The JRB presents an exclusive excerpt from North of Dawn, the forthcoming novel by Nuruddin Farah.
North of Dawn
Penguin Random House, 2018
In Somalia, the bombs have been going off for months, roadside devices killing and maiming anyone unlucky enough to be in the vicinity. The frequency of the detonations and the unpredictability of where or when the blasts may occur have left the residents of Mogadiscio, the capital, constantly on edge. No one knows how many people have been injured or how many have been killed. People no longer delve into the details unless they recognise the name of a victim or that of the perpetrator.
My wife, Gacalo, however, would spend hours poring over articles about the bombings, fixated on any that might name anyone known to be active in the terror group Ashabaab. She was searching for news of our son.
It had been five or six years since Dhaqaneh had fled to Somalia, though I had cut him off totally from the moment he made clear to me, during his final visit to Oslo, that he would kill anyone, including our friends Johan and Birgitta, in the name of Islam. I refused to take his phone calls or answer his emails, and told Gacalo that I had no interest in discussing him, though later I would run across his name when he published his diatribes on the various Somali websites that report Shabaab’s doings with alarming frequency. But for Gacalo it was impossible to cut ties. She remained in touch with him, even occasionally wiring funds to an intermediary who delivered the moneys to him.
I would learn only recently from Timiro, our daughter, that in order to communicate with Dhaqaneh by phone, Gacalo would key in a set of numbers known only to her, to him, and to some other designated person, whose name Dhaqaneh would update almost on a monthly basis whenever she wanted to speak to him. If he was not there to take her call, she would use a set code and then leave a message. She hated it when she had to leave a voice message, unsure whose mailbox she was entrusting her secrets to, secrets that could eventually be traced back to her.
Gacalo was more relaxed after Dhaqaneh contracted a marriage to a woman named Waliya, who has two children, a girl and a boy. It was the humanness of the woman’s voice when Gacalo spoke to her on the phone that made an impression on her, that gave her some comfort and the illusion that she could trust her, even though she had never met her and did not know her from any Somali-speaking Eve.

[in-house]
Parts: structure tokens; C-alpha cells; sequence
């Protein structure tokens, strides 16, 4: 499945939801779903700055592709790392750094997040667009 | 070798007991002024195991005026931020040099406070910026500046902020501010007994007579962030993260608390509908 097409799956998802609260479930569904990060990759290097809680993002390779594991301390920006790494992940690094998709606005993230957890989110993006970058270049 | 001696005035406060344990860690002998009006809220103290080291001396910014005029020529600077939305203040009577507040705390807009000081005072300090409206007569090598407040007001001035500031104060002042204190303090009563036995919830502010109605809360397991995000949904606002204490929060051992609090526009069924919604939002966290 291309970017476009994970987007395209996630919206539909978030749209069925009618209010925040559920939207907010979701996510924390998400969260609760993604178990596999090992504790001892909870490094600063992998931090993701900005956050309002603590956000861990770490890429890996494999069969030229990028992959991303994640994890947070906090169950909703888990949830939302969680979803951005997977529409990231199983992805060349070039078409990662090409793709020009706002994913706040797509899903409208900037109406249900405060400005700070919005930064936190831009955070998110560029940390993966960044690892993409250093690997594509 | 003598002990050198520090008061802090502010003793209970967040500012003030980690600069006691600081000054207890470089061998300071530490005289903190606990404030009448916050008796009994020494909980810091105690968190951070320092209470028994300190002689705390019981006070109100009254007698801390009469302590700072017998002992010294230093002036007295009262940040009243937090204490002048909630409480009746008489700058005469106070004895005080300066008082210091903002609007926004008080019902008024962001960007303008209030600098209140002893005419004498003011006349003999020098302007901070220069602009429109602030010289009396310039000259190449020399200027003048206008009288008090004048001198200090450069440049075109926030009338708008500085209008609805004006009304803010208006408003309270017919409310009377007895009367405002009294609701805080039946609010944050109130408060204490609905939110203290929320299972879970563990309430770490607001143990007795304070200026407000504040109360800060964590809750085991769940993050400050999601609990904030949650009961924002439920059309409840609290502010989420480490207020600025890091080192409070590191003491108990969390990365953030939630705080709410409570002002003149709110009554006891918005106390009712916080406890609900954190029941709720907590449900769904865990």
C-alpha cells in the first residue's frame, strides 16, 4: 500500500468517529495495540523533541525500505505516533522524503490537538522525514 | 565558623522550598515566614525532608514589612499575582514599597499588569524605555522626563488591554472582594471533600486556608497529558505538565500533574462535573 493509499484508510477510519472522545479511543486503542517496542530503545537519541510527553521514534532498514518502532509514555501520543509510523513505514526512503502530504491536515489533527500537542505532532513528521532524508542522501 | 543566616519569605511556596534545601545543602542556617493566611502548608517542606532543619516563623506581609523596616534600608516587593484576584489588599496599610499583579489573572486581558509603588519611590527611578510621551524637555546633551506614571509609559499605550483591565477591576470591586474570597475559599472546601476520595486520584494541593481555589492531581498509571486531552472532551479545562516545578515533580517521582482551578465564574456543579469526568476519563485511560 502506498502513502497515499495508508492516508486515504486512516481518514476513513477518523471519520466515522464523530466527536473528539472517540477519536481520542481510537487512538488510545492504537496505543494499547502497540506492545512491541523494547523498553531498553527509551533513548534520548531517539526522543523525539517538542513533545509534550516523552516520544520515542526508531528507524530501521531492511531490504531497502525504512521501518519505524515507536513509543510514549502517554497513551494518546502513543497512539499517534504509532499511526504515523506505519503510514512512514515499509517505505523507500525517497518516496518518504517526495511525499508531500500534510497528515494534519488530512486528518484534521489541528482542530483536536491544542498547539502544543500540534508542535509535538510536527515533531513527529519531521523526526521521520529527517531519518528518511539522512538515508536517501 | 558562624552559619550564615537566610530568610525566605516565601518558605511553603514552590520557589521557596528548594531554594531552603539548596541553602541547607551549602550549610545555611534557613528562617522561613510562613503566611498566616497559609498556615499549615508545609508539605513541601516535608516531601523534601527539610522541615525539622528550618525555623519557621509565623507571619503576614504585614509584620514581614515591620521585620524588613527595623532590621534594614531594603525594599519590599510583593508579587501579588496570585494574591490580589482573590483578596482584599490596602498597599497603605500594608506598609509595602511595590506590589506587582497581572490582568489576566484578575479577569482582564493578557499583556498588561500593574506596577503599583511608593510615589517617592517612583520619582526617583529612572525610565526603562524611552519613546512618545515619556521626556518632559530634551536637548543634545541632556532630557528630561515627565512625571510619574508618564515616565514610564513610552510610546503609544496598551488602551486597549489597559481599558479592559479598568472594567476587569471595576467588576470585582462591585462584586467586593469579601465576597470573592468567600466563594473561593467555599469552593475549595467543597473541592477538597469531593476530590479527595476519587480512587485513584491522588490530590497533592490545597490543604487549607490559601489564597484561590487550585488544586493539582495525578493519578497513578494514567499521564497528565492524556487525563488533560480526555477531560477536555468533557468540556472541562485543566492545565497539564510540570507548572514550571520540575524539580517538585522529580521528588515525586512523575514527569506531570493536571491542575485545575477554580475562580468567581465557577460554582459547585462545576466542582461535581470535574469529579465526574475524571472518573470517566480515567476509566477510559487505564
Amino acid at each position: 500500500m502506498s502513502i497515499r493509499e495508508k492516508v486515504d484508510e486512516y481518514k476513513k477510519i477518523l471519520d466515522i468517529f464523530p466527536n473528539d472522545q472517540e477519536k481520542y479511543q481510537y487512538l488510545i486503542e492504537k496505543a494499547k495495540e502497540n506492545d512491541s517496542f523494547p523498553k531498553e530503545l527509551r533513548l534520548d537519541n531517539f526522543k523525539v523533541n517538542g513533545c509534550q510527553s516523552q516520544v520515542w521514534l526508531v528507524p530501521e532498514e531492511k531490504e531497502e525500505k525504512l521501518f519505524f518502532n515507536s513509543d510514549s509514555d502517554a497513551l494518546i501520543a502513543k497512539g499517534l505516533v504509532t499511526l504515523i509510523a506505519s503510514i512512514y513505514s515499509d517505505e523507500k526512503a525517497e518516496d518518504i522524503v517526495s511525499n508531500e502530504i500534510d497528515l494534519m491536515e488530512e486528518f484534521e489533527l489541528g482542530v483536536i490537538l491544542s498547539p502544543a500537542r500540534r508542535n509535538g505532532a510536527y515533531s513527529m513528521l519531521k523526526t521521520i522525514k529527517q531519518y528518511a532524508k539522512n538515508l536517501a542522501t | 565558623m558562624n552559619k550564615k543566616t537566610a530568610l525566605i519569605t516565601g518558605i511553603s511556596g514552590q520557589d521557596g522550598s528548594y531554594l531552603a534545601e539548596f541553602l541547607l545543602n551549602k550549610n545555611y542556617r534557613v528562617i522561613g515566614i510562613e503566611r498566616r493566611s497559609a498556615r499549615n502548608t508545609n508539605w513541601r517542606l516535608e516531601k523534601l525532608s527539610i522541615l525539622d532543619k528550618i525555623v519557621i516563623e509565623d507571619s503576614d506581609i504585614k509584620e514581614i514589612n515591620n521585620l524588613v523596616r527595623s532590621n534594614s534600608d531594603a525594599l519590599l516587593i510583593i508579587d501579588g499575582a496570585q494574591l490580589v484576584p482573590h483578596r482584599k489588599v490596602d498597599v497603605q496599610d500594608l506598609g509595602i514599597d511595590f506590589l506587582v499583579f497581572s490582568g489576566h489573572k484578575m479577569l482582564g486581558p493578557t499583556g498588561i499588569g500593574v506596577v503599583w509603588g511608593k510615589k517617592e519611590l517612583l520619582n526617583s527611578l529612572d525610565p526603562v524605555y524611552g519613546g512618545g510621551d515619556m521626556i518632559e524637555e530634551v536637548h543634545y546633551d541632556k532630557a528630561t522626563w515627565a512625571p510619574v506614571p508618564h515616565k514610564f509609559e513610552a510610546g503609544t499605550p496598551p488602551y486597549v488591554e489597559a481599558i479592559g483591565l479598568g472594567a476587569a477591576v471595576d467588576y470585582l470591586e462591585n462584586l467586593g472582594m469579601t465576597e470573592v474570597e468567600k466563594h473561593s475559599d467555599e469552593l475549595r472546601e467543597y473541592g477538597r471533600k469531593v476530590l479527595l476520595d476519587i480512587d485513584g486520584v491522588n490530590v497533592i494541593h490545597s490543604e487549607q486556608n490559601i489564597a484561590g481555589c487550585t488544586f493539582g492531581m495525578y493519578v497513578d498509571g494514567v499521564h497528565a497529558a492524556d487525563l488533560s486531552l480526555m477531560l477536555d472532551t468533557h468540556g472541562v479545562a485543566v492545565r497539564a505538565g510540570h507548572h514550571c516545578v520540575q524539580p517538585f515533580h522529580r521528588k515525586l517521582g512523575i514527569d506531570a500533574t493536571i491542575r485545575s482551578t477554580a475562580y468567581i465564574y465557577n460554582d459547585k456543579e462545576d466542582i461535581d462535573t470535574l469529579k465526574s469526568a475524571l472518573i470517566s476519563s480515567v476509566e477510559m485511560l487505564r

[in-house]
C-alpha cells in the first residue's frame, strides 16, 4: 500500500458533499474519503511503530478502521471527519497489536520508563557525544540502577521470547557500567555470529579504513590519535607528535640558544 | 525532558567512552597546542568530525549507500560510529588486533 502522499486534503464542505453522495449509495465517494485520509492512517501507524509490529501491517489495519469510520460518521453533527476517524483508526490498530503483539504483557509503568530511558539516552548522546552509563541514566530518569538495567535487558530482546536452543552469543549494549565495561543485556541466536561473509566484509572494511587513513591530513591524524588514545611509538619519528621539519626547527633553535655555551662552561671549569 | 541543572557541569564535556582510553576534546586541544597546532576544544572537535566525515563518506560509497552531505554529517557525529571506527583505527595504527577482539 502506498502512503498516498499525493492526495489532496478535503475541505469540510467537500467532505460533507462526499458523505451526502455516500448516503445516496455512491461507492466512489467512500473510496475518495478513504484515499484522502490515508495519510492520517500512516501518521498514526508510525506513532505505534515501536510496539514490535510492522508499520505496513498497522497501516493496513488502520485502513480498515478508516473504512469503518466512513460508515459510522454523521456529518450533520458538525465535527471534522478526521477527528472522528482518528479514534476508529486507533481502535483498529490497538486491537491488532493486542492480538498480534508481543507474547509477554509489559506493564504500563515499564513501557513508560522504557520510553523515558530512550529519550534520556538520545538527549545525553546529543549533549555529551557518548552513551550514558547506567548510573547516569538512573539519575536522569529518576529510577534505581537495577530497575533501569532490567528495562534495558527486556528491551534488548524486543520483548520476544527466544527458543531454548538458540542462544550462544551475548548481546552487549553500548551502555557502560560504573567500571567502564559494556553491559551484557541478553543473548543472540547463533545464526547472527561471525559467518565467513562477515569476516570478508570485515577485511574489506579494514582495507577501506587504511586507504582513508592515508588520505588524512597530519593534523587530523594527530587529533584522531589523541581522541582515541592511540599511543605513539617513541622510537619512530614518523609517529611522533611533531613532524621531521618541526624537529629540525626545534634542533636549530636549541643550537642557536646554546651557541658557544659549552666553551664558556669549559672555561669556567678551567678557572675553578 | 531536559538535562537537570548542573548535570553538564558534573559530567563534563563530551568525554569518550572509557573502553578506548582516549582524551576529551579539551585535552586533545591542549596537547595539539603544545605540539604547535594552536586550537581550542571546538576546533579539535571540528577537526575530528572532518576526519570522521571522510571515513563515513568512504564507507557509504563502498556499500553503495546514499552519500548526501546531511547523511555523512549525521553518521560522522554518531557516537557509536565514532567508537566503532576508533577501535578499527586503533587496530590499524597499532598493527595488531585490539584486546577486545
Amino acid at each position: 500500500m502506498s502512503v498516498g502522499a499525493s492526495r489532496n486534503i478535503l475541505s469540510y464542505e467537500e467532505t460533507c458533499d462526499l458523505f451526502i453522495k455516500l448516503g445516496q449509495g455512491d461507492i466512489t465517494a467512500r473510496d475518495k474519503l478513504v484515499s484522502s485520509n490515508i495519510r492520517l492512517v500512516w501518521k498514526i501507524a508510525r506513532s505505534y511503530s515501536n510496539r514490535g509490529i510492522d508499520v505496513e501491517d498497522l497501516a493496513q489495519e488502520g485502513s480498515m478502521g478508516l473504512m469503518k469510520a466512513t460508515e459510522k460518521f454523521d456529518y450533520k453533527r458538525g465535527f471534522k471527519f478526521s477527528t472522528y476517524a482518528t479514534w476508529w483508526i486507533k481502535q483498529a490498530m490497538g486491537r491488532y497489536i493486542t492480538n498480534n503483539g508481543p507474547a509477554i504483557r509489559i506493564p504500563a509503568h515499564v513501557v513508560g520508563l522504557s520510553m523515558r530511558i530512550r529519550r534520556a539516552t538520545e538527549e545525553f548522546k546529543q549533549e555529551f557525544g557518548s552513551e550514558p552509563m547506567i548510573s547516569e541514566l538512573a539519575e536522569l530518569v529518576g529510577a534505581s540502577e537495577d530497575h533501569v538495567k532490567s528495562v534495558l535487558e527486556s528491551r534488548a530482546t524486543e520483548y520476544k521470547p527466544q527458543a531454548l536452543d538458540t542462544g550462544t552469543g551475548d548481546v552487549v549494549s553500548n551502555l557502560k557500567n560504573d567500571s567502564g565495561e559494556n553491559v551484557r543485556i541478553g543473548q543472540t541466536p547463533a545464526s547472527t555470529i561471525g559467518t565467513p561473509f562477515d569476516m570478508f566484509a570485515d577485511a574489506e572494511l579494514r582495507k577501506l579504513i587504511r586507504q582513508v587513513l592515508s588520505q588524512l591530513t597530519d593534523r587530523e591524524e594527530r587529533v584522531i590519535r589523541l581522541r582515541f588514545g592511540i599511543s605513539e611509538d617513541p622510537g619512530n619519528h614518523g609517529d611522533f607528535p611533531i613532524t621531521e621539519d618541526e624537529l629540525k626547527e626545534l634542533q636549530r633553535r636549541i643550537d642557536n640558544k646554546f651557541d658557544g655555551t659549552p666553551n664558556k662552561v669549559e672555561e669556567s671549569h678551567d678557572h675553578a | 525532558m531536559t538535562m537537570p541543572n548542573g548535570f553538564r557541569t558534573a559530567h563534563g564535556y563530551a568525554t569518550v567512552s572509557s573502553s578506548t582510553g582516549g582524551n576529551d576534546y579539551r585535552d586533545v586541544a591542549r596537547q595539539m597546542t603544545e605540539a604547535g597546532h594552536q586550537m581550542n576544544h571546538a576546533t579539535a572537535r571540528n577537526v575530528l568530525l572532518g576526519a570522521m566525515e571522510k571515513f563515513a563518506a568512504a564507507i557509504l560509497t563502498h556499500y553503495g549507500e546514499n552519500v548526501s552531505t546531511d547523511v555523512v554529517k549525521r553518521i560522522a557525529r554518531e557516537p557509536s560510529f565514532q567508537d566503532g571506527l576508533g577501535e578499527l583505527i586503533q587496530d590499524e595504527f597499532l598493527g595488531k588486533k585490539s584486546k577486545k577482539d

When Dhaqaneh’s Norwegian passport expired, Gacalo suggested that he have it renewed at the Norwegian Embassy in Nairobi. Dhaqaneh, however, was keen to sever all ties with Norway. In a letter Gacalo has shown me, he writes that he cannot bring himself to carry a passport whose cover is adorned by a cross, such a flagrant Christian symbol. Gacalo saw his action as more than a rejection of Norway; she saw it as a rejection of her too. And when she pleaded with him to reconsider and he insisted he would not, she disengaged from him for a while.
The next time they spoke, Dhaqaneh was holidaying in Nairobi with his wife and stepchildren. He had recently purchased a Somali passport, resolute in his determination never again to set foot in Europe, believing that Somalia, as he put it to his mother, ‘was the closest we have to an Islamic state, after Iran.’ Then came another long break in communication, during which both Gacalo and I, unbeknownst to each other, monitored Somali websites for news of him. He had risen quickly in the ranks and was soon made deputy head of the entire Benaadir region, of which Mogadiscio is part. The explosions in the capital city became more frequent and deadly, with fingers of blame pointed at him. When he and his mother did finally speak, she hoped for her own sake that he would deny that his men were responsible for the carnage. But he did nothing of the sort. Instead, he made a request of her: that she promise to take care of his wife and stepchildren if he were to meet his death either at the hands of his foes or in an attack on his command post on the outskirts of the city.
A month after that conversation, several of his men were en route to firebomb a target close to the international airport when their vehicle ran over a roadside explosive device and they were all instantly killed. As word would have it and as the Somali news websites and the world press would relay it, Dhaqaneh blew himself up at the entrance to the airport ‘to avenge his men’. He died on the spot.
The shock of this hit Gacalo so profoundly that for the first few days after Dhaqaneh’s death, she ran high temperatures and was so unsteady she had to hold on to the back of chairs or walls to go from one point of the house to another. Her health declined so rapidly that her doctor had her admitted to hospital and, because of her weak heart, kept her under constant observation for nearly a fortnight. When she finally recovered and seemed able to navigate her way out of her grief, she reminded everyone of the promise she had made to Dhaqaneh before his death: that she would bring Waliya and her children to Oslo and look after them.
At present, Gacalo and I are at loggerheads over whether to allow Waliya and her two children to join us here in Oslo on the basis of a family reunion ticket. I have no idea what position to take, fearing what may become of us if Waliya turns out to be a troubled person, or, even worse, a terrorist.